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With college hoops getting started this week, Uni Watch thinks it's time to admit that the terms "pro basketball" and "NCAA basketball" have become obsolete.
Instead, let's take an instructive example from the gridiron. When it comes to football, the real distinction isn't pro vs. college. It's the normal world, where you can find most NFL teams, vs. NikeWorld, where more and more NCAA teams feature the same basic template, no matter how stupid it looks. (Of course, there's also Bizarro World, but that's another story.)
This same breakdown -- normal world vs. NikeWorld -- is now shaping up on the basketball court, thanks to those shoulder stripes that started infesting college hoops last year. Uni Watch has nothing against this design concept per se, mind you. But when it's repeated again and again, like a cloning experiment, it's no longer a design concept -- it's just a cookie-cutter branding strategy. And of course that's the idea, because in NikeWorld there are no more team identities, there's just Team Nike.
Want to see where this trend is heading? Check out Ohio State. Last season they shuttled back and forth between the normal world and NikeWorld, but this year they've got a one-way ticket to Beaverton. But here's the scary part: Where do you think those torso stripes end up?
So there you have it: a massive eugenics program (or maybe we should call it a Eugene-ics program) designed to make all college football and basketball uniforms conform to the same pointless pattern. Anyone care to take bets on when the wraparound rear bib will start appearing on Nike's baseball and hockey unis?
For now, though, aside from Ohio State, NikeWorld's primary visual signifier on the basketball court is the pair of swoosh-y shoulder stripes. Teams adopting them this season (a few of which briefly wore those silver stripes last year during the ACC/Big Ten Challenge) include the following: George Mason (normal world, NikeWorld, and yes, that's a new yellow alternate uni); Illinois (normal world, NikeWorld, and check out the rickrack on the waistband); Iowa State (normal world [OK, quasi-normal], NikeWorld); Kansas State (normal world, NikeWorld, although this may be a special archipelago or atoll within NikeWorld, since the Wildcats' new look might just qualify for the exalted title of Worst Hoops Unis Ever); Michigan State (normal world, NikeWorld); North Carolina (normal world, NikeWorld); Oregon (which had somehow managed to stay in the normal world -- until now); Penn State (normal world, NikeWorld, and hey, check out those new checkered side panels); and Stanford (normal world, NikeWorld, and don't overlook that idiotic "Cardinal" wordmark running vertically on the shorts).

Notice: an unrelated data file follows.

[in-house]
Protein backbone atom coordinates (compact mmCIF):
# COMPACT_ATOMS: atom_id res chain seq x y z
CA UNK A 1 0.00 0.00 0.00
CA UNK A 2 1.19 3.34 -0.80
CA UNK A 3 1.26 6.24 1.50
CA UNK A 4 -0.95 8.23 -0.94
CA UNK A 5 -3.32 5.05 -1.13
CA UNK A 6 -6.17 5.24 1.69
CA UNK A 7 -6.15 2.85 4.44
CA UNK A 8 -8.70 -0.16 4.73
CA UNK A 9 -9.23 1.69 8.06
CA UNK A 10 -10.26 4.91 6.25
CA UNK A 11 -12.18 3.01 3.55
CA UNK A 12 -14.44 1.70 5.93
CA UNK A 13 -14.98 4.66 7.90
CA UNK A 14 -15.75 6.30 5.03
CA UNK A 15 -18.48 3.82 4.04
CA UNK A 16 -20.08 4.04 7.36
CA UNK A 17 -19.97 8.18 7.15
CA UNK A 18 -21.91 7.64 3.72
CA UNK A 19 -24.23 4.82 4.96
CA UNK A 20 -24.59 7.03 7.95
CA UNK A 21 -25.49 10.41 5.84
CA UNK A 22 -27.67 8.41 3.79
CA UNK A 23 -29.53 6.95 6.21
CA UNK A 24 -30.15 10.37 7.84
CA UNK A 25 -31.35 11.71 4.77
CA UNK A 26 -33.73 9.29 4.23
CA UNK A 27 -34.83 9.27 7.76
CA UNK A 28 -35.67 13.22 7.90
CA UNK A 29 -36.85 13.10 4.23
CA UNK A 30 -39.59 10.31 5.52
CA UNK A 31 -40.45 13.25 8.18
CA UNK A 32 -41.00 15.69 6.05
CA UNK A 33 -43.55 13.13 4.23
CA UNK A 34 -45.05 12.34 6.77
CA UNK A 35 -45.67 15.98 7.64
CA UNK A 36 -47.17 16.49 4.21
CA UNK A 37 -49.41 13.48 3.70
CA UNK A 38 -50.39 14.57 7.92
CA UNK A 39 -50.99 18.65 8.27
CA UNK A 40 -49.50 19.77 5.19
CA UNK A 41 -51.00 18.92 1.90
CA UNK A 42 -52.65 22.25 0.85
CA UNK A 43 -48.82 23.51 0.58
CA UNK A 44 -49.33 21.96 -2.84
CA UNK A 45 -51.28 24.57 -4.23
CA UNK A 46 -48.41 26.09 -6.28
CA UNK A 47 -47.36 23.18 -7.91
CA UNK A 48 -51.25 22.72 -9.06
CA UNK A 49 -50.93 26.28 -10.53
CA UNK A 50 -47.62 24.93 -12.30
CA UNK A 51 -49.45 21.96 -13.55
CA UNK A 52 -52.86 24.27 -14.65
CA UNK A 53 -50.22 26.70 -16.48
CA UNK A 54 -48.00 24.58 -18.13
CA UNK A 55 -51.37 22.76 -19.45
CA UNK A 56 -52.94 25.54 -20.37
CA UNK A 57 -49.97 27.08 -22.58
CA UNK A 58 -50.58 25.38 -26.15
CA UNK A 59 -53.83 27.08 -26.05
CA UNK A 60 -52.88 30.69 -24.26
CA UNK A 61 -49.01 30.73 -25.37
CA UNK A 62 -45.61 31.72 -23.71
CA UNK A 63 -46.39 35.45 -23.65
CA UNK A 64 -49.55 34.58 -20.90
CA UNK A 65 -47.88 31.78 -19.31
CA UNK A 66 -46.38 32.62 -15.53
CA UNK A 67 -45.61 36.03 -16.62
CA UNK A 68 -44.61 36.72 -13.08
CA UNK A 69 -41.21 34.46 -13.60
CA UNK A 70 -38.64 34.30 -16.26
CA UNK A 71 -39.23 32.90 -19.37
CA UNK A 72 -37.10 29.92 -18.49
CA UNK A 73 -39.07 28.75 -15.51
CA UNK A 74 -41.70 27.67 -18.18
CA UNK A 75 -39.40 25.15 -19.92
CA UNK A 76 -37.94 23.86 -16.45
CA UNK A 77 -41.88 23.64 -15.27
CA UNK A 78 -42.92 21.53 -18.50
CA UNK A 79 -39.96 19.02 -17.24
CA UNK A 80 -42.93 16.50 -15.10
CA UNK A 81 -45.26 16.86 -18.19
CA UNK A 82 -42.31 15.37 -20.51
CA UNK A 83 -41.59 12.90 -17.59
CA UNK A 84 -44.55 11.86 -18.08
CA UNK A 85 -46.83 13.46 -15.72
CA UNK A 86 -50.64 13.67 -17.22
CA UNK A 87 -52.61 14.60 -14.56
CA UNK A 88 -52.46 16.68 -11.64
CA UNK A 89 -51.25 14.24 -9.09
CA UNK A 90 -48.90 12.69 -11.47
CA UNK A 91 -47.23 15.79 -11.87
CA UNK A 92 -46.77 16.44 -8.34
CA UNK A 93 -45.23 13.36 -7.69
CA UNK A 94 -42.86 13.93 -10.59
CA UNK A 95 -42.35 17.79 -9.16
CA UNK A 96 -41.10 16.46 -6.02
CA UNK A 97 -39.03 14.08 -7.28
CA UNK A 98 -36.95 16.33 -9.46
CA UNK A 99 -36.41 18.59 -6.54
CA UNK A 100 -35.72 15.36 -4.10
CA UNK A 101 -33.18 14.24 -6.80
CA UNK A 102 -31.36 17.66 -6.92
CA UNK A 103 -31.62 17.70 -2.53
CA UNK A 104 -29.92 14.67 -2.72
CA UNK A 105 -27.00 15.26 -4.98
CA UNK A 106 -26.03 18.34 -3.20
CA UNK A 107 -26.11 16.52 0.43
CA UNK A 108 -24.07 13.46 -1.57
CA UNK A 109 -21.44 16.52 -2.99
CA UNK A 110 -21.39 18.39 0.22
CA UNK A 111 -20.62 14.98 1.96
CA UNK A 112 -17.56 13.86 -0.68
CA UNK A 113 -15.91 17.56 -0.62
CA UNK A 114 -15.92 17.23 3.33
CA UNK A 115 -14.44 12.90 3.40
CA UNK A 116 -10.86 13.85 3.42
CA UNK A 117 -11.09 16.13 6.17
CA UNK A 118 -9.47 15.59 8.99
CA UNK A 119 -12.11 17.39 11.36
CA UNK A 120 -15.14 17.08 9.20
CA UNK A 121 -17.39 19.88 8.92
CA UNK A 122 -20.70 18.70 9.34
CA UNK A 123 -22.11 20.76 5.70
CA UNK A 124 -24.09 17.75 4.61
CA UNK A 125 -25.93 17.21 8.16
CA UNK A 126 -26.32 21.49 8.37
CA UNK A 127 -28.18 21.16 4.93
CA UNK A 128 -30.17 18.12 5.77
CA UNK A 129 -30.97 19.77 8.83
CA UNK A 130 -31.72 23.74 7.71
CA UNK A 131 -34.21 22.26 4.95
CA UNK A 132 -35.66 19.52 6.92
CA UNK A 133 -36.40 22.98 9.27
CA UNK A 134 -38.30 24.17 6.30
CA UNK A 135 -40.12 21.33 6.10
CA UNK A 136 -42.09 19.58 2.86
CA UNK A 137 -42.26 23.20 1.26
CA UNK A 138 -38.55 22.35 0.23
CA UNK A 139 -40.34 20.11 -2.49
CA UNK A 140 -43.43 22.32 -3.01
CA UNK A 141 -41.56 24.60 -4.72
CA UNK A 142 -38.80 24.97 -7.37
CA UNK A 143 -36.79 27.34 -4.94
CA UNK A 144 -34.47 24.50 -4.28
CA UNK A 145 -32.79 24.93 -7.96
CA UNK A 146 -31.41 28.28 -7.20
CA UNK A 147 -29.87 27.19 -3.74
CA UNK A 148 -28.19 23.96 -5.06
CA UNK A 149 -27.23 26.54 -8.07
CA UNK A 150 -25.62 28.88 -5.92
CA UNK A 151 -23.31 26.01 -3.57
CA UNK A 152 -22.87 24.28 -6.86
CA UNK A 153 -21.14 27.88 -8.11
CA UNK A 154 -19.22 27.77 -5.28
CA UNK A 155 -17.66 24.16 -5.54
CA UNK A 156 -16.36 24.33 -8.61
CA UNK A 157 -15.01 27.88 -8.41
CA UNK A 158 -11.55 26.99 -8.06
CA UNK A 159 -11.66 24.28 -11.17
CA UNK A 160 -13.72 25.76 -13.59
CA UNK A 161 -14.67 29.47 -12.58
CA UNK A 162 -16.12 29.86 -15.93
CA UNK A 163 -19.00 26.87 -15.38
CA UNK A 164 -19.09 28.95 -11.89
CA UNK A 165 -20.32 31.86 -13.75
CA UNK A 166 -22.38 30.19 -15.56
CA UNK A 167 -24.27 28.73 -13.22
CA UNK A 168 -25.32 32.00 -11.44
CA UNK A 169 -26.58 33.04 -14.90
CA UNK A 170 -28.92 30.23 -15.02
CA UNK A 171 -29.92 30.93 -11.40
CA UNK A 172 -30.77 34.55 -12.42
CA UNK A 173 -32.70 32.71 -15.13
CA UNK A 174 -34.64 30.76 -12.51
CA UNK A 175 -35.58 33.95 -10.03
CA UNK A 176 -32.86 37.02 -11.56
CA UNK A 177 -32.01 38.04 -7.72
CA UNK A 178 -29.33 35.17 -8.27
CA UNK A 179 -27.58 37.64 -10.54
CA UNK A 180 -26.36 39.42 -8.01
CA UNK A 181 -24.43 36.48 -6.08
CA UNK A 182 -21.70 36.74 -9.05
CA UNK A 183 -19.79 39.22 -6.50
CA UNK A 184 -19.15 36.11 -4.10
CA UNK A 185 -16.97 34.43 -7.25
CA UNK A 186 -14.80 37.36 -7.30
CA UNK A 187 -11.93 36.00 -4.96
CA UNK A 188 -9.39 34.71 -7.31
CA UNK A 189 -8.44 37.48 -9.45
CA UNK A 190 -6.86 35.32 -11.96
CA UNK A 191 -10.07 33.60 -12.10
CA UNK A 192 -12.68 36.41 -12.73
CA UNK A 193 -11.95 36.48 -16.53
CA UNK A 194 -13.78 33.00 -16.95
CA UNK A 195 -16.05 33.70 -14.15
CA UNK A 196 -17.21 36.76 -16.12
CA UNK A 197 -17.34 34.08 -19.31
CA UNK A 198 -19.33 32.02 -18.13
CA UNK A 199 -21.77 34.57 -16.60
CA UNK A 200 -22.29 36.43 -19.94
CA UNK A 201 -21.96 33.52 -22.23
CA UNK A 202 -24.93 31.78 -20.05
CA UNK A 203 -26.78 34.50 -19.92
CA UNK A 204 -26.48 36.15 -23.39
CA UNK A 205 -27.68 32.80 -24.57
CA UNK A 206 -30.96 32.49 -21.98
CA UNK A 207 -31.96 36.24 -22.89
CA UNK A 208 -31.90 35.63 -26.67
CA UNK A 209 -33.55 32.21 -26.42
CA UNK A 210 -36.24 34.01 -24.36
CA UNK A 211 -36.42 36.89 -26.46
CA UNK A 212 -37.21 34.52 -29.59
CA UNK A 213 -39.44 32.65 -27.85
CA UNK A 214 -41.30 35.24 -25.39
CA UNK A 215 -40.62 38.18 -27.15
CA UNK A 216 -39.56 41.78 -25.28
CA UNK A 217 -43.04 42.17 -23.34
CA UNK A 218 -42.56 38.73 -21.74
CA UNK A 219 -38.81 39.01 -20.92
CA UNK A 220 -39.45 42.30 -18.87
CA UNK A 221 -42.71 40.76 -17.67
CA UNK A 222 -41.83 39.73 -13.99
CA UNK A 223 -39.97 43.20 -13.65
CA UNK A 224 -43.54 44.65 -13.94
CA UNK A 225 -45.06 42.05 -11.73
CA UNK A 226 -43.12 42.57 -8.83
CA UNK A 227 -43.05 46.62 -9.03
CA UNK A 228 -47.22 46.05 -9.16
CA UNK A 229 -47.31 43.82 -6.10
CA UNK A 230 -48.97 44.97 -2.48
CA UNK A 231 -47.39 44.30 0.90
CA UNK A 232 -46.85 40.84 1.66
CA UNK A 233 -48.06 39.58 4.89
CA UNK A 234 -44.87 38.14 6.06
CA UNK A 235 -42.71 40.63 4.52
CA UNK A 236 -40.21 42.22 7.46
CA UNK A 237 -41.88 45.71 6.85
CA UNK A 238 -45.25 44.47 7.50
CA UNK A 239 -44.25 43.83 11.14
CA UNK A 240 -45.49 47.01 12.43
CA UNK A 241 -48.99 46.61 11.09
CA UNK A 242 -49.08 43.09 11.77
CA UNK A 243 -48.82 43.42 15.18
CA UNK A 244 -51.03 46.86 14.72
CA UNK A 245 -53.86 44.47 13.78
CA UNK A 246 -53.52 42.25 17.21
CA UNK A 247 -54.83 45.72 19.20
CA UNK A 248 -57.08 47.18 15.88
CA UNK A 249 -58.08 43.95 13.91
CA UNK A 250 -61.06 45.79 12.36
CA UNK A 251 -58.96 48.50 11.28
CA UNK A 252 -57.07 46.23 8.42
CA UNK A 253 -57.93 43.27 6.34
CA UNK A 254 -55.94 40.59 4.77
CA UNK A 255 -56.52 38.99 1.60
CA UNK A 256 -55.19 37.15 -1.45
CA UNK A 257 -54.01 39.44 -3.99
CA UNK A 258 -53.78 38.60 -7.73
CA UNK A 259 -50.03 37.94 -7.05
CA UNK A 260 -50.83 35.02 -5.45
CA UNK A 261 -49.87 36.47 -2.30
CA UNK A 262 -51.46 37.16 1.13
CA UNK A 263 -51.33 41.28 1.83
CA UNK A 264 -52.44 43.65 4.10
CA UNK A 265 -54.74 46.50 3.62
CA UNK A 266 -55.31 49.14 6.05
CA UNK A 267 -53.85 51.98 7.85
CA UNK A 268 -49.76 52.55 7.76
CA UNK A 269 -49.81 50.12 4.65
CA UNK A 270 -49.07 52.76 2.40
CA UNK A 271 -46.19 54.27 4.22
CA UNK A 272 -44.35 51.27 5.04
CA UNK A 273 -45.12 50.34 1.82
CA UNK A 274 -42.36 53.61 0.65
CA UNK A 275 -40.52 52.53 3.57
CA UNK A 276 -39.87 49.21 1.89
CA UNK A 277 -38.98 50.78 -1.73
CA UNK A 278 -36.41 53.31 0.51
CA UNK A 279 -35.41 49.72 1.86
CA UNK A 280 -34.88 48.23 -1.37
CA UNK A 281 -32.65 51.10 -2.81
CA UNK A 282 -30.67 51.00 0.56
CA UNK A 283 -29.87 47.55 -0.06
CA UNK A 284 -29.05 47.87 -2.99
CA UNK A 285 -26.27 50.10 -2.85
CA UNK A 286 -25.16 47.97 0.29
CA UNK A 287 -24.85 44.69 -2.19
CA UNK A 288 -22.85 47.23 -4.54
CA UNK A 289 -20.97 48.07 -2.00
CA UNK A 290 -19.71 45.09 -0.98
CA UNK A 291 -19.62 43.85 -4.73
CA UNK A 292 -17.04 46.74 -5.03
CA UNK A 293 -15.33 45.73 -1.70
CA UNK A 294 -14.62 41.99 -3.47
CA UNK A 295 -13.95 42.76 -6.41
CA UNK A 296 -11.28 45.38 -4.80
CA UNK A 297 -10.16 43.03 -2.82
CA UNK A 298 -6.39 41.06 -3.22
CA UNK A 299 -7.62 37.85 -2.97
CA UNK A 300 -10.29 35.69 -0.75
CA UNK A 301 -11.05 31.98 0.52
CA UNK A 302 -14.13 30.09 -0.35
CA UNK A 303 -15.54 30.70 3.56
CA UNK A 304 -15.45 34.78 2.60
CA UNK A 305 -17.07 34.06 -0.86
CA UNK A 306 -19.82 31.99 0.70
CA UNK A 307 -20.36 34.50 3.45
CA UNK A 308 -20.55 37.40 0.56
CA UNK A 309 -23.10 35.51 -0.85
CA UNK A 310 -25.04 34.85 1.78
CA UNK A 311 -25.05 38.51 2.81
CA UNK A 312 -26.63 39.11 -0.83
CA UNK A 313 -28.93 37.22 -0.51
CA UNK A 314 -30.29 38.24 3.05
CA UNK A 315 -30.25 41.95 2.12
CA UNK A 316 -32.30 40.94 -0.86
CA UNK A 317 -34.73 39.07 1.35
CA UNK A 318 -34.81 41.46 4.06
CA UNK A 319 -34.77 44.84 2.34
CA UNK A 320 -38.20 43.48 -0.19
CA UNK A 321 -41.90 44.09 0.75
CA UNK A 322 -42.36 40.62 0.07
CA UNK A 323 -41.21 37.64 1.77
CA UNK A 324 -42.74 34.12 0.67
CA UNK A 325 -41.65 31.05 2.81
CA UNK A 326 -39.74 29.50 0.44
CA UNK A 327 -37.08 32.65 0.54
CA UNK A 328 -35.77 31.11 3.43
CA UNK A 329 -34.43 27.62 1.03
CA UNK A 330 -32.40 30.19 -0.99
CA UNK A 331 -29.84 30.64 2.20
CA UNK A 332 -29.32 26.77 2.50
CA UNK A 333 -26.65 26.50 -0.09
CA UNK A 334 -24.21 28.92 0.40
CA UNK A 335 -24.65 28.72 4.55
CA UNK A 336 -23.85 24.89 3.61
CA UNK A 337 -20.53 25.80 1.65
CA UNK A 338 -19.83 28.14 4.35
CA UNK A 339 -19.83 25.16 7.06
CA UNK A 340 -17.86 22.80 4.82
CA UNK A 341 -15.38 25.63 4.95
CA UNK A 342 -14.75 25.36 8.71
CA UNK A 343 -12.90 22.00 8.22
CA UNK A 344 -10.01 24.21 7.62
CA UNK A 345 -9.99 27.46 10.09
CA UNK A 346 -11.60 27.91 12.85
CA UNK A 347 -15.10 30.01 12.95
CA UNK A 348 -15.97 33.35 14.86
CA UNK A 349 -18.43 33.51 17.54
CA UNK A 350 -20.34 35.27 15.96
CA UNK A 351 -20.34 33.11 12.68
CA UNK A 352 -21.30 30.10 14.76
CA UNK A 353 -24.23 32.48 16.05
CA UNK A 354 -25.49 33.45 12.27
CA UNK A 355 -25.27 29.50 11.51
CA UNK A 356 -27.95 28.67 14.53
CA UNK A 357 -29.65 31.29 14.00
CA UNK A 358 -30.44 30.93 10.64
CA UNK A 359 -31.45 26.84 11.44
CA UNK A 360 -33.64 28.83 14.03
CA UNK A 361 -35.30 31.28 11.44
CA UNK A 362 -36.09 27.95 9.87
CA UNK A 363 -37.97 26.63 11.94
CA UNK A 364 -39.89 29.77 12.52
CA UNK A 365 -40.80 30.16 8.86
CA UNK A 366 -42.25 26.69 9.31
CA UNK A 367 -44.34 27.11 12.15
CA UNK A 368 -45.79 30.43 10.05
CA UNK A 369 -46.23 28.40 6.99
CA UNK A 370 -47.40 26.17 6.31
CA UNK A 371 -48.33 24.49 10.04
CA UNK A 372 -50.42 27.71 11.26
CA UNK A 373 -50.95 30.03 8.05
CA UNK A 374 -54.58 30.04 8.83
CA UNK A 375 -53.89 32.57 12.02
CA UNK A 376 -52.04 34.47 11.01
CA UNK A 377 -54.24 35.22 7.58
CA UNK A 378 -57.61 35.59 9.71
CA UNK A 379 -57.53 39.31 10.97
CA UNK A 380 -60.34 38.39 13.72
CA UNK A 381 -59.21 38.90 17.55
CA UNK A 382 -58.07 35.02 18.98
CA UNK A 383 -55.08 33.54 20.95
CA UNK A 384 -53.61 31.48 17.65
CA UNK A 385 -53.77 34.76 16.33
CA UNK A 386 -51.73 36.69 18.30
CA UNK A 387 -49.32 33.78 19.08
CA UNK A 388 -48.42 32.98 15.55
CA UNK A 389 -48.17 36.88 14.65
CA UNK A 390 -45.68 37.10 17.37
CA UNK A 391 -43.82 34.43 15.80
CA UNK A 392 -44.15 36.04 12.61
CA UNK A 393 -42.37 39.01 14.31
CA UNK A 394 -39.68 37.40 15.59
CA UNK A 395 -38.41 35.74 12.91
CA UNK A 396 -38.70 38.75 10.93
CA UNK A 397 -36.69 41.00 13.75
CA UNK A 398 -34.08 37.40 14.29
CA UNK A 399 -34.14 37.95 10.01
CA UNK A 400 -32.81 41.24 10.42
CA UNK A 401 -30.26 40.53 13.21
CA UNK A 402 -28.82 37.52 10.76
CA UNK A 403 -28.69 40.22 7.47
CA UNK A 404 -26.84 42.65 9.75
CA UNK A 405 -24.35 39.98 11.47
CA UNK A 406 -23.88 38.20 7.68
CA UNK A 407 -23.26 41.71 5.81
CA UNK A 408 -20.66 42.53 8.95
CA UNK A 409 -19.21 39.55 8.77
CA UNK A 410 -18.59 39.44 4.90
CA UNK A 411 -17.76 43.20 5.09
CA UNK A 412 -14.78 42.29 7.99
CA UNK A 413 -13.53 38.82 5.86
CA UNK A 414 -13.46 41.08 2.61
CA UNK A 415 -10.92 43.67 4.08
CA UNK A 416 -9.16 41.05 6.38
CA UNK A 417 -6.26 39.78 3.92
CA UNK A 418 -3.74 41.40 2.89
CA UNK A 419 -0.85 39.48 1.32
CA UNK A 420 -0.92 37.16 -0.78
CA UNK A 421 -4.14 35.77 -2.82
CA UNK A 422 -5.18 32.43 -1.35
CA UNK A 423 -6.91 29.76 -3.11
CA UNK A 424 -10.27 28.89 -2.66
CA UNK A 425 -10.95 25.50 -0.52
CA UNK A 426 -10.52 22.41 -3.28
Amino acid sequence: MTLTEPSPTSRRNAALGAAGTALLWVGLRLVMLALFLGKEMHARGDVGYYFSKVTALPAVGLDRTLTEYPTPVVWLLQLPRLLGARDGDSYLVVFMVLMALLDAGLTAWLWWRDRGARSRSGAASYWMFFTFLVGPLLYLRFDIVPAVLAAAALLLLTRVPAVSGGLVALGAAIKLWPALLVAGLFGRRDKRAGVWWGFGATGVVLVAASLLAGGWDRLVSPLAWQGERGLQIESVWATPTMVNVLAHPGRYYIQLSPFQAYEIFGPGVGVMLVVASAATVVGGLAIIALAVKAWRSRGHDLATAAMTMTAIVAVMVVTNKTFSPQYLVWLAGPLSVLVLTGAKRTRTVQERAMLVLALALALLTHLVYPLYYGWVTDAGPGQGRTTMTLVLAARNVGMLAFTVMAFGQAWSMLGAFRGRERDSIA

And then there's Duke. The Blue Devils are going from the normal world to NikeWorld too (additional versions are here and here), but only temporarily. According to this article, which tracks the various ways Nike has tinkered with the school's look over the past decade, the new jerseys "will be worn early in the season, and will function as alternatives throughout the rest of the year. Duke's captains will play the largest role in determining how often the new design is worn." Memo to the Duke captains: Just Don't Do It.
OK, enough with the Evil Empire. There's plenty of other uni-related action on tap for this season. Here's an alphabetical rundown of what you can expect to see (with the usual caveat that a few schools have undoubtedly flown under Uni Watch's radar -- feel free to send additions and corrections here):
• DePaul is going seriously retro, switching from this to this (which recalls this). Plus the men's and women's teams will wear jersey patches for former coaches Ray Meyer and Maggie Dixon, respectively. Additional info on the patches is here.
• Nice update at Idaho State, which is going from this and this to this. (A school official tells Uni Watch that the white home version is basically the same thing with the colors reversed, but no photos yet because -- get this -- the new home unis haven't arrived yet.)
• Slight housekeeping changes at Kansas: The crepe paper-esque side panels, which used to be interrupted by the waistband, are now continuous, and the collar is changing from a scoop-neck to a V-neck.